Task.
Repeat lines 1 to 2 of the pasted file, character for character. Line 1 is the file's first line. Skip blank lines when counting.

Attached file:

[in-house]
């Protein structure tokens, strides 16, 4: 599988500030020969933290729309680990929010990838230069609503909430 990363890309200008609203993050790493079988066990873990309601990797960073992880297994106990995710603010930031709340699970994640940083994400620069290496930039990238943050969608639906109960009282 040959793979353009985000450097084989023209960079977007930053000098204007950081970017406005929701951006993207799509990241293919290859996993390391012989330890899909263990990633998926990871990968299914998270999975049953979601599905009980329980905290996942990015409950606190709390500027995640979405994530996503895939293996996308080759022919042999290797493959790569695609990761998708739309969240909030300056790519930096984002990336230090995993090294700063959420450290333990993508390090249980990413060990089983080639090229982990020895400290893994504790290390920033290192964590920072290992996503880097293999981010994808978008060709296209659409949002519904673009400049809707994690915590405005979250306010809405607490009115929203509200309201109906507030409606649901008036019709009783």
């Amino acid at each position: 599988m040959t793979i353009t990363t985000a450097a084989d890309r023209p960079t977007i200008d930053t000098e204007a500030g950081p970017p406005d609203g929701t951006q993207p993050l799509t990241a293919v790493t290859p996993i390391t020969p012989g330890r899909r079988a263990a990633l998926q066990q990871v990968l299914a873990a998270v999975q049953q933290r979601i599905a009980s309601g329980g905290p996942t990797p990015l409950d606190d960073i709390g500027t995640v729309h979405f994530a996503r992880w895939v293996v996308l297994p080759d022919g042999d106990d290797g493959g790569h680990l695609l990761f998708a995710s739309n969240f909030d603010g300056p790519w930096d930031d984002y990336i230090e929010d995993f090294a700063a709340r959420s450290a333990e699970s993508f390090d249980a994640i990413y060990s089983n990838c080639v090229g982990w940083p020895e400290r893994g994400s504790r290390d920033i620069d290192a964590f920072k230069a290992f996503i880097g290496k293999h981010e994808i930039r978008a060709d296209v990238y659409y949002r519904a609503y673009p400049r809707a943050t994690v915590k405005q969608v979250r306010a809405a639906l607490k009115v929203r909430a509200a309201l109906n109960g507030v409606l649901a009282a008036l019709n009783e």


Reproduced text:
[in-house]
């Protein structure tokens, strides 16, 4: 599988500030020969933290729309680990929010990838230069609503909430 990363890309200008609203993050790493079988066990873990309601990797960073992880297994106990995710603010930031709340699970994640940083994400620069290496930039990238943050969608639906109960009282 040959793979353009985000450097084989023209960079977007930053000098204007950081970017406005929701951006993207799509990241293919290859996993390391012989330890899909263990990633998926990871990968299914998270999975049953979601599905009980329980905290996942990015409950606190709390500027995640979405994530996503895939293996996308080759022919042999290797493959790569695609990761998708739309969240909030300056790519930096984002990336230090995993090294700063959420450290333990993508390090249980990413060990089983080639090229982990020895400290893994504790290390920033290192964590920072290992996503880097293999981010994808978008060709296209659409949002519904673009400049809707994690915590405005979250306010809405607490009115929203509200309201109906507030409606649901008036019709009783």